According to a new TØI report over 50 percent of the e-scooters riders "almost never" wear a helmet, in addition to the high number driving under the influence. 1 in 3 has crossed a red light, almost as many have ridden with more than one person on an e-scooter and many have ridden at a higher speed than allowed on the pavement.
The report includes both users and non-users of e-scooters who have participated in an online survey.
Both groups think it is unlikely to be stopped in speed- or alcohol control on a typical trip with e-scooters.
While both private and public shared e-scooters continue to increase in popularity in Norwegian cities little has been done to address the biggest challenges related to interaction and safety. The study shows that there is still a polarization between users and non-users, with non-users generally experience the interaction with e-scooters as annoying and unsafe. Many non-users have experienced near-accidents and point to reckless behavior of the e-scooter riders as an important factor. Users, on the other hand, have most often experienced single accidents and highlight slippery and uneven road surfaces as the most important risk factors.
E-scooters replace walking and public transport
E-scooter travel is mostly used for business trips and for errands / leisure activities and primarily replaces trips on foot and by public transport. The study also shows that privately owned e-scooters replace more car journeys than trips with shared e-scooters do. A larger proportion of users in this survey say they would have taken a car or taxi if they had not had an e-scooter available on the last trip, than in the previous survey from last year (Fearnley, Berge, & Johnsson, 2020).
With regards to various proposed regulating measures or rule changes related to e-scooters there is a clear tendency for non-users to be more positive to all proposed measures. Users, on the other hand, welcome specific parking spaces for shared e-scooters and increased police control. Furthermore, many users are against mandatory training for e-scooters, while many non-users are in favor of this.
The study used an online survey of people who were recruited through Facebook in what is called a "convenience sample". The results can give important indications of attitudes and experiences in the areas in which the respondents live, but are influenced by who had the opportunity to answer at that time, and who chose to do so. The survey was open from June 25, 2020 to July 20, 2020 and 865 people over the age of 18 participated.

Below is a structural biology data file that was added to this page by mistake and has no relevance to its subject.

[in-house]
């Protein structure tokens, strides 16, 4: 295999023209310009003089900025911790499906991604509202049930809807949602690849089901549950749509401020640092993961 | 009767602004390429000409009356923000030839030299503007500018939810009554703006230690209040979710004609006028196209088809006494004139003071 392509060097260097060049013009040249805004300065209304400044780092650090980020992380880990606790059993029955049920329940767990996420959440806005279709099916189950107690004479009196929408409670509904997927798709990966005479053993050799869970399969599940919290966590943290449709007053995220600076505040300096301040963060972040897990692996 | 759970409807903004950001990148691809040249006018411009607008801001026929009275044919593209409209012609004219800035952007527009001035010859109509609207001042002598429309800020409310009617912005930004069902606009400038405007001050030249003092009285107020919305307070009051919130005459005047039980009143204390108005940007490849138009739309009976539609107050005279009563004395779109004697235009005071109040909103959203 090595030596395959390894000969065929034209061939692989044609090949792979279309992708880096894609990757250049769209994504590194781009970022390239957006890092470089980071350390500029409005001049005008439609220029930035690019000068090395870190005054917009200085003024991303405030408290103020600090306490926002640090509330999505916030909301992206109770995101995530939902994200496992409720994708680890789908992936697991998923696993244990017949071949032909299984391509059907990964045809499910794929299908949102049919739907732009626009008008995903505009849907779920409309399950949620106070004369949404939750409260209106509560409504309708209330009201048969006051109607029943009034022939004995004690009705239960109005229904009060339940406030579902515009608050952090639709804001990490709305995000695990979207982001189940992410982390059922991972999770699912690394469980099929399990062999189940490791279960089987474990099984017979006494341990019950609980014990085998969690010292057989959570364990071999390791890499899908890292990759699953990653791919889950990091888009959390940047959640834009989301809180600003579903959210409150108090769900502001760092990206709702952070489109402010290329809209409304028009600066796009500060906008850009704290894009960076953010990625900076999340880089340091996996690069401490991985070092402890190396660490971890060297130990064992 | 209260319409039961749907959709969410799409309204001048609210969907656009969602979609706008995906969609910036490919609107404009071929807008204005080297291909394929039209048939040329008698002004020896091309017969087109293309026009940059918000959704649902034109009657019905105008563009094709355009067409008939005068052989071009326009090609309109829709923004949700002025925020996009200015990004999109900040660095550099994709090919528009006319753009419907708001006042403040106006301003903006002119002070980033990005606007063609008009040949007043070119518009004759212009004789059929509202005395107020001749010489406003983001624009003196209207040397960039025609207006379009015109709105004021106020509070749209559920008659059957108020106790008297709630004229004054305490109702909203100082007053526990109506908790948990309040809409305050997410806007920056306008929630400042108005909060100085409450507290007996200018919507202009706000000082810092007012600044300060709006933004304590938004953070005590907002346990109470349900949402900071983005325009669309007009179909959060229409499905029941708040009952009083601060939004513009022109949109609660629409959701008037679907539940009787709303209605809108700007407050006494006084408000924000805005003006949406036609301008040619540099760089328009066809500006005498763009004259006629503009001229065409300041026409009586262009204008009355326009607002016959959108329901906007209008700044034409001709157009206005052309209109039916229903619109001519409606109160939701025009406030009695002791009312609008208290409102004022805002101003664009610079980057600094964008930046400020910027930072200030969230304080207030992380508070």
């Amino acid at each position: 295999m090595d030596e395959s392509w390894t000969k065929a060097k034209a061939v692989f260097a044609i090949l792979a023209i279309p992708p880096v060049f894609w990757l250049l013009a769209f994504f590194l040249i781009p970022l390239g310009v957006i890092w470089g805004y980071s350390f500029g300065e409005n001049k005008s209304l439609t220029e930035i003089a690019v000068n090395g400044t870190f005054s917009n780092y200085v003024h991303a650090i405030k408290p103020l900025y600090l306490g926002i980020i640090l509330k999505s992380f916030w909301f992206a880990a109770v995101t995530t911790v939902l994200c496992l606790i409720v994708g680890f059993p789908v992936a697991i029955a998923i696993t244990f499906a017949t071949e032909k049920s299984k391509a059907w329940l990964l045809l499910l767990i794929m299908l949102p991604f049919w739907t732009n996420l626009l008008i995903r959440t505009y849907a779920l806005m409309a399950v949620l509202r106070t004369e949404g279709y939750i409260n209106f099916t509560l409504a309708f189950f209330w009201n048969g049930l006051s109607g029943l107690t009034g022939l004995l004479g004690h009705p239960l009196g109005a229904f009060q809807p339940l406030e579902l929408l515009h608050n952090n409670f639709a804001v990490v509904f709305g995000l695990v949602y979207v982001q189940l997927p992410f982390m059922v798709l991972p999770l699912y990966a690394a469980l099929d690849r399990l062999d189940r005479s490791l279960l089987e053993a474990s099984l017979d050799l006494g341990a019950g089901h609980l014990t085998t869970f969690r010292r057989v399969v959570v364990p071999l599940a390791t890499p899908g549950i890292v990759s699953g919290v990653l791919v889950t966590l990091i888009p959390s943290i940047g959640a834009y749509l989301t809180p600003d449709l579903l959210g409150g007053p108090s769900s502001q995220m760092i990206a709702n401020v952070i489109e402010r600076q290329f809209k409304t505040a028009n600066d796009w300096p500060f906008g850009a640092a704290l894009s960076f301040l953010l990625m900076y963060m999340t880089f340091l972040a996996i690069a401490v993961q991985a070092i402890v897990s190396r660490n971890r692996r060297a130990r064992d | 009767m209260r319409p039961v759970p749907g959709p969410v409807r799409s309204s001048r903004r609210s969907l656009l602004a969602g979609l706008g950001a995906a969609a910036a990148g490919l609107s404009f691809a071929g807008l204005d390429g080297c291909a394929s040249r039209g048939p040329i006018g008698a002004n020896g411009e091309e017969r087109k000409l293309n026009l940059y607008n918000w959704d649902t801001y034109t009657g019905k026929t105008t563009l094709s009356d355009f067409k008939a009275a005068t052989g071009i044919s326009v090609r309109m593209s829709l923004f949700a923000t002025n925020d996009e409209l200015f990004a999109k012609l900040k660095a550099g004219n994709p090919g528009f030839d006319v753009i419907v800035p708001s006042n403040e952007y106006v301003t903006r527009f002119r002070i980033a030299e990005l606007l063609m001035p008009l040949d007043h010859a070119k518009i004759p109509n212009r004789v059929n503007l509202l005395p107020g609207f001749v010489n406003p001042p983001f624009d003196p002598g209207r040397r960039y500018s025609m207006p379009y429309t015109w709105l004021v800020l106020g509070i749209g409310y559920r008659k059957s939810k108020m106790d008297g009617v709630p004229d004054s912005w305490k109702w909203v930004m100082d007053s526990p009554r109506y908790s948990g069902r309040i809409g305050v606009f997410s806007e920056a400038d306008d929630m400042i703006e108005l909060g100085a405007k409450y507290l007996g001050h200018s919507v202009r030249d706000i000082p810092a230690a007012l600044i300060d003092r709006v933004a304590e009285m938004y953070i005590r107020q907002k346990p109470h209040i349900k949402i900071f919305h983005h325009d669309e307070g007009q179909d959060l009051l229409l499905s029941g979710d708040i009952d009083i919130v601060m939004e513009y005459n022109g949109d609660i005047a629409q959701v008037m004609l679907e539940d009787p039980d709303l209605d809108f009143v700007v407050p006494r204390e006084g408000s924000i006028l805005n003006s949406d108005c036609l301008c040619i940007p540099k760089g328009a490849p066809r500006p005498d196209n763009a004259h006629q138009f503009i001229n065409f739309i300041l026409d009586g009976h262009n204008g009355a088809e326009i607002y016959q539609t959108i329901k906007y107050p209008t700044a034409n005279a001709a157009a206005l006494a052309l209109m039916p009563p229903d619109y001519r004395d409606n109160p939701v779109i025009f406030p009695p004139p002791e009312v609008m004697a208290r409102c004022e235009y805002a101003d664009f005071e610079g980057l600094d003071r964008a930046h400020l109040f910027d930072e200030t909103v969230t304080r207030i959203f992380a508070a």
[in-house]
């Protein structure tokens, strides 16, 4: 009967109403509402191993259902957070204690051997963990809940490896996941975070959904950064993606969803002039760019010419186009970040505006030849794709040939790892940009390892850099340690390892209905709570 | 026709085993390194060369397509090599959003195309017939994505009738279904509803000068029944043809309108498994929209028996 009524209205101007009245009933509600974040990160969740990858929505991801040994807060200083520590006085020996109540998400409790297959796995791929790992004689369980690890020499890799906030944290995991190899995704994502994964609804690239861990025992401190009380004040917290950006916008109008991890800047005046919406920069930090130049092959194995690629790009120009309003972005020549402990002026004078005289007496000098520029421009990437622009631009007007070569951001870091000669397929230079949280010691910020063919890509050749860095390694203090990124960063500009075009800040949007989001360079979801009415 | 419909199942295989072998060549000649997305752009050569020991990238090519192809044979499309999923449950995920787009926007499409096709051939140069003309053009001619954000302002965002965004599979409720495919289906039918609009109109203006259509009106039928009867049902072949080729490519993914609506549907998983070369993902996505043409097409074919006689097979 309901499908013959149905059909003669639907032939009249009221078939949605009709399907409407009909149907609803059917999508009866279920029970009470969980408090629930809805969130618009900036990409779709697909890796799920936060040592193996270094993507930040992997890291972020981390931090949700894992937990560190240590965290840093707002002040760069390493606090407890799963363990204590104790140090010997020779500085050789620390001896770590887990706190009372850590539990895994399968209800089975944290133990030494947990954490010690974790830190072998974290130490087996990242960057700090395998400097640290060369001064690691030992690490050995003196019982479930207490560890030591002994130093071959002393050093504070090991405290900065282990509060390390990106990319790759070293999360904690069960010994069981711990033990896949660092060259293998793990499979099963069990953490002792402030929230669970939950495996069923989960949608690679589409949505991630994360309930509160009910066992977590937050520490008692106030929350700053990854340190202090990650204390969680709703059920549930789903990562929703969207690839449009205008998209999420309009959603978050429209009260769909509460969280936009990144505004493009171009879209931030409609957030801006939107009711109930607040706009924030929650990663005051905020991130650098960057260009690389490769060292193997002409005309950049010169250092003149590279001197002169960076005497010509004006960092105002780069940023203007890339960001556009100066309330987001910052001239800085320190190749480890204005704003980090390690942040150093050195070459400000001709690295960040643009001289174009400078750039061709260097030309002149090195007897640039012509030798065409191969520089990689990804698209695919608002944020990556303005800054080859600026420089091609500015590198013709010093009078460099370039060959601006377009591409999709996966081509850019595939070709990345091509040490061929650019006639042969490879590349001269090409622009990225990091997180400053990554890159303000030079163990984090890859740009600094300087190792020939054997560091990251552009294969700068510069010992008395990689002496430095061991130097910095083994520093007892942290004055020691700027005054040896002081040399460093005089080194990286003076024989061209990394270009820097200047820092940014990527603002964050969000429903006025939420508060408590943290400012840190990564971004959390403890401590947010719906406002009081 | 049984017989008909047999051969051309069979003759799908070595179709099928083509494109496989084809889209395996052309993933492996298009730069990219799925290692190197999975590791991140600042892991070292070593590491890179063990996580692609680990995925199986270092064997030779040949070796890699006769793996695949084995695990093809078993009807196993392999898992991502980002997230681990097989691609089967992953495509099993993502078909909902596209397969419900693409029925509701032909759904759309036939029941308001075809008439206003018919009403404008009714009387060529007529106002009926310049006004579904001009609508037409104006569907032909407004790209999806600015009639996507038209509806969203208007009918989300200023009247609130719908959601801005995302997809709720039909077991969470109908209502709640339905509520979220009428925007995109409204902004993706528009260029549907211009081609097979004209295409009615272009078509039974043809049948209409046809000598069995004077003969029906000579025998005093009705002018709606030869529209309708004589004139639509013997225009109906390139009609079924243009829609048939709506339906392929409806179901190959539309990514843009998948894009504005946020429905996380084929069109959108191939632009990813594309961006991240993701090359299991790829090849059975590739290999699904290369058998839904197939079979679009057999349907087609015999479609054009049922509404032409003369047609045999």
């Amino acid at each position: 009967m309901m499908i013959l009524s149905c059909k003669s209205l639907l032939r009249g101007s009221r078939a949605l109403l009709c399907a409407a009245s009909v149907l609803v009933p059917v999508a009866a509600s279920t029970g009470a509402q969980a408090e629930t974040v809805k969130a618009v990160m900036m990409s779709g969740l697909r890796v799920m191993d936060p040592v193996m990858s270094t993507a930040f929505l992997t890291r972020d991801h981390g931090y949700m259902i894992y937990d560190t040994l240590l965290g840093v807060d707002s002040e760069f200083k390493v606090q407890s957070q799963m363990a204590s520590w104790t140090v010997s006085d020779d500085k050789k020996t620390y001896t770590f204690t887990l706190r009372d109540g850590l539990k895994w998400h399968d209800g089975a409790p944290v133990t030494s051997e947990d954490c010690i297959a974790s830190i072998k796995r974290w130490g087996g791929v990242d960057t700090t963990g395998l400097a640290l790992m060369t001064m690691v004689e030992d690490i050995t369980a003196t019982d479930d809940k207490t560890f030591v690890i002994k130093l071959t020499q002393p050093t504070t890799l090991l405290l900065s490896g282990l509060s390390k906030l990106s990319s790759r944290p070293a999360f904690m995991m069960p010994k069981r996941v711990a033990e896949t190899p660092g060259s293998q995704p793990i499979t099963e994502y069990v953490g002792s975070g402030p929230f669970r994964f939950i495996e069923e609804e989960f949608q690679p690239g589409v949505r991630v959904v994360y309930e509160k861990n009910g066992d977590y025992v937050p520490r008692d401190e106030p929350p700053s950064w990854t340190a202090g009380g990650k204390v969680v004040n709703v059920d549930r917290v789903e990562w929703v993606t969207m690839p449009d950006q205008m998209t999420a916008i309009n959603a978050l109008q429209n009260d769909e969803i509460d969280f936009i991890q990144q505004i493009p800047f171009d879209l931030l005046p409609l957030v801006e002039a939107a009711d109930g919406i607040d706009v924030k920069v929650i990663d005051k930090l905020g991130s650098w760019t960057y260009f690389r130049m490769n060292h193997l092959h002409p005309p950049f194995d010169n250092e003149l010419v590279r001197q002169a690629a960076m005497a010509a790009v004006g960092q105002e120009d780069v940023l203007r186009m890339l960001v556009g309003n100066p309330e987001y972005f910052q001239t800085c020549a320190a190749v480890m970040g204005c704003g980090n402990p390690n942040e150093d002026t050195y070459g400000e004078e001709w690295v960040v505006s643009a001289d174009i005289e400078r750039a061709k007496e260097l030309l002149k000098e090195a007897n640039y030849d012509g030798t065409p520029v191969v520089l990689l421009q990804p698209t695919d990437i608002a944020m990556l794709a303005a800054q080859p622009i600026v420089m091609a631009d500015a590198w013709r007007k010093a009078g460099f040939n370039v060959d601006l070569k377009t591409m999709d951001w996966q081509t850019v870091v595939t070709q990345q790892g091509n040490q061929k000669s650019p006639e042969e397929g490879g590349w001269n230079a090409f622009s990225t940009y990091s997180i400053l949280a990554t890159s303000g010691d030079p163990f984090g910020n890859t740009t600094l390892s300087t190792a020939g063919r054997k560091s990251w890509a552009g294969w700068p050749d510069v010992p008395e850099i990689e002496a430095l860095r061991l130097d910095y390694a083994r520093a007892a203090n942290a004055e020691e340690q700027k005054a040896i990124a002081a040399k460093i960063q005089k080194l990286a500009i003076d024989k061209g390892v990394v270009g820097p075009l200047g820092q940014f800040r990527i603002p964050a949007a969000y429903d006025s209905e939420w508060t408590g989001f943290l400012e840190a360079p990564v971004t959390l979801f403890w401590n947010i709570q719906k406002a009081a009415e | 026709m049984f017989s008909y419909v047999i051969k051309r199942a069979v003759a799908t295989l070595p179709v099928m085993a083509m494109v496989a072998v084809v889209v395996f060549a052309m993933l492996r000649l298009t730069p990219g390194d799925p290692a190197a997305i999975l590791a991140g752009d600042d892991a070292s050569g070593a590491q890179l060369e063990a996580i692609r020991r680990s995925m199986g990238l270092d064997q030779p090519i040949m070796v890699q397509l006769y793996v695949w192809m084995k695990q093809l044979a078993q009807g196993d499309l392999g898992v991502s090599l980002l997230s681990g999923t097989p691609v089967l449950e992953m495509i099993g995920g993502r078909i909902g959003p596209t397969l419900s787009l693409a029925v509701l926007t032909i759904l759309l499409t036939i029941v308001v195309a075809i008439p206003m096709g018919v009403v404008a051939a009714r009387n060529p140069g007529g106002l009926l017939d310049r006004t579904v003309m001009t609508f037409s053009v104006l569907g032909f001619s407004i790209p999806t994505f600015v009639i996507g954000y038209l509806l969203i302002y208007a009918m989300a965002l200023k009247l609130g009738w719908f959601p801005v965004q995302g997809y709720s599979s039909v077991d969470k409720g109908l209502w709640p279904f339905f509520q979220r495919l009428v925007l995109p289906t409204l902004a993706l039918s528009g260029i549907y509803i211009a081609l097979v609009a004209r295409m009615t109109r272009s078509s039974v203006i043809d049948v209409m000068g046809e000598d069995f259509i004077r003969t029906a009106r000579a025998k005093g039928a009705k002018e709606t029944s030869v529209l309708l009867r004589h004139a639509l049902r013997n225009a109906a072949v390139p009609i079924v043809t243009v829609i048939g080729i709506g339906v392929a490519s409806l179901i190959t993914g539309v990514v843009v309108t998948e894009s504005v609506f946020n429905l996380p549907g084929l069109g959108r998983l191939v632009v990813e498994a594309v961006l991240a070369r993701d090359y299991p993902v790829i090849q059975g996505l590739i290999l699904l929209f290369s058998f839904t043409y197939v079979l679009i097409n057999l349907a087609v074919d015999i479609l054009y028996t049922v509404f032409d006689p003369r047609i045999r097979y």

Riding on the pavement allowed or not?
This survey was developed in collaboration with researchers in Australia, Belgium, the Czech Republic and Sweden, and was distributed in these countries during the summer and autumn of 2020. Since the regulations for the use of electric scooters on pavements varies from country to country, the TØI-researchers wanted to compare how non-users experience the interaction with e-scooters when they are out walking in the streets.
In Norway, Sweden and Belgium e-scooters are allowed riding on pavements if maintaining an approximate walking speed, with some local varieties in regulation. Of the five countries where the survey was conducted only the Czech Republic forbids the use of e-scooters on the sidewalks but allows the use in pedestrian streets and squares. The results show that the Czech Republic is the only country where people in general find the interaction with e-scooters pleasant, while in the other four countries people find them annoying. With that in mind, a ban on the use of e-scooters will probably be a welcomed regulative measure for pedestrians.
The report is written by Katrine Karlsen and Aslak Fyhri. The project is a research and development project funded by the Norwegian Public Roads Administration, Viken County Municipality and Trondheim Municipality, as well as internal investment funds from the Department of Transport Economics TØI.